LONDON, UK – It seems that even when we have enough versions of some service or product, someone comes along to do the same or try to improve it. The latest two I found come from some big players, Google and Microsoft.
Google apparently mistakenly leaked (see they do it too!) a comic that introduced their new browser called Chrome. And Microsoft is made a job posting of a new service they will provide called Skymarket.
Do we need another browser?
I’m not the only one asking that. But that’s not what I want to focus on. Of course, it’s too early to tell, since Google hasn’t released much information beyond the comic, but it seems interesting. For the techies out there, the browser is based on the same open source browsing engine as the Nokia S60 browser and Apple’s Safari.
But what disappointed me was that the comic that introduces this interesting browser was solely focused on developers. I was hoping there would be something that might say why anyone would want to use it. I mean, the rest of us. Why would we want to switch to Chrome? Why did they build things the way they did? What were the user insights that led them to work on the parts they did?
Let’s hope that they eventually do the proper customer benefits pitch. Also, since Google is opening the source code of this browser, it’ll be interesting to see if anything comes out of this that eventually makes its way into the S60 browser.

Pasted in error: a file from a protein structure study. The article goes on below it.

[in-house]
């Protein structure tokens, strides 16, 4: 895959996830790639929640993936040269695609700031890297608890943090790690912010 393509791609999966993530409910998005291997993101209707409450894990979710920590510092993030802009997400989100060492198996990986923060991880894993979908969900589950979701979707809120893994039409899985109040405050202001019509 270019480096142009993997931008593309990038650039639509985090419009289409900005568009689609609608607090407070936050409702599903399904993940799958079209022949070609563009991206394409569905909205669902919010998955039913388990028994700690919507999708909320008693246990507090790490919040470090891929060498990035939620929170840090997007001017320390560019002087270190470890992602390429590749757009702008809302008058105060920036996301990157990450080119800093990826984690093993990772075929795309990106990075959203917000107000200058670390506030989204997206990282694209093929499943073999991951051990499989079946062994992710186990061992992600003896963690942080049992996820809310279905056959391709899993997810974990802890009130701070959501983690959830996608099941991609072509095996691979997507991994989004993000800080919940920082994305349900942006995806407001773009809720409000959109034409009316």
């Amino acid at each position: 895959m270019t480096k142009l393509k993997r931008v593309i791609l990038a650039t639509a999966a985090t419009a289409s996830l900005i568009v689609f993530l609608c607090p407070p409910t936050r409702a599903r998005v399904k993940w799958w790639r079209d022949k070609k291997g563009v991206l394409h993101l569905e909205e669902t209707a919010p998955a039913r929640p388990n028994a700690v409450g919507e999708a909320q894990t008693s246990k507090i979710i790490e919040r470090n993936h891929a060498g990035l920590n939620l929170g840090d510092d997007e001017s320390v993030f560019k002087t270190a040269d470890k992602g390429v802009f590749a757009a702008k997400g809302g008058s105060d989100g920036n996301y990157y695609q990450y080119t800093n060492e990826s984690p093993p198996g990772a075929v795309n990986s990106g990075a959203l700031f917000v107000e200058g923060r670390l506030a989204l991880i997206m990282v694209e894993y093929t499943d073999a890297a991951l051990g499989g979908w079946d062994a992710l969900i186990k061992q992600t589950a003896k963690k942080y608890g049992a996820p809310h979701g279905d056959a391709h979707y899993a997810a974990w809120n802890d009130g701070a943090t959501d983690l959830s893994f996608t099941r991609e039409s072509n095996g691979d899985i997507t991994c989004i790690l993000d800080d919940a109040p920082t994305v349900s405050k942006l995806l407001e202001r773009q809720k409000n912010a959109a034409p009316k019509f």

Do we need another mobile app store?
There are now at least four big phone platforms that folks watch closely: Nokia’s S60, Apple’s iPhone, Google’s Android, and Microsoft’s Windows Mobile. And funnily enough, they all now have some sort of software store for the phone.
Nokia has had a store in one form or another for a while. Indeed, it originated as a lunch conversation among the S60 marketing team I was on many years ago, growing and maturing into Preminet and then eventually Download!. Apple announced theirs this past summer. And Google has already talked about what its one will be like, even though the platform hasn’t launched yet (Ars Technica has an interesting take on it here).
Microsoft is the last to get on board, slipping out their plans via a job announcement.
These marketplaces are great channels for developers to distribute their applications to mobile device users (or are they?). But, what do users think? Are they any better than just browsing the web for apps? And do these marketplaces on the device actually increase usage of downloadable mobile software?
It might be too soon to really know as these new platforms start rolling out. As for Nokia’s Download!, I do know that they get a lot of traffic and downloads. Maybe I should go and check up on them and see how they are doing.
Image of a Rube Goldberg type mousetrap by staxnet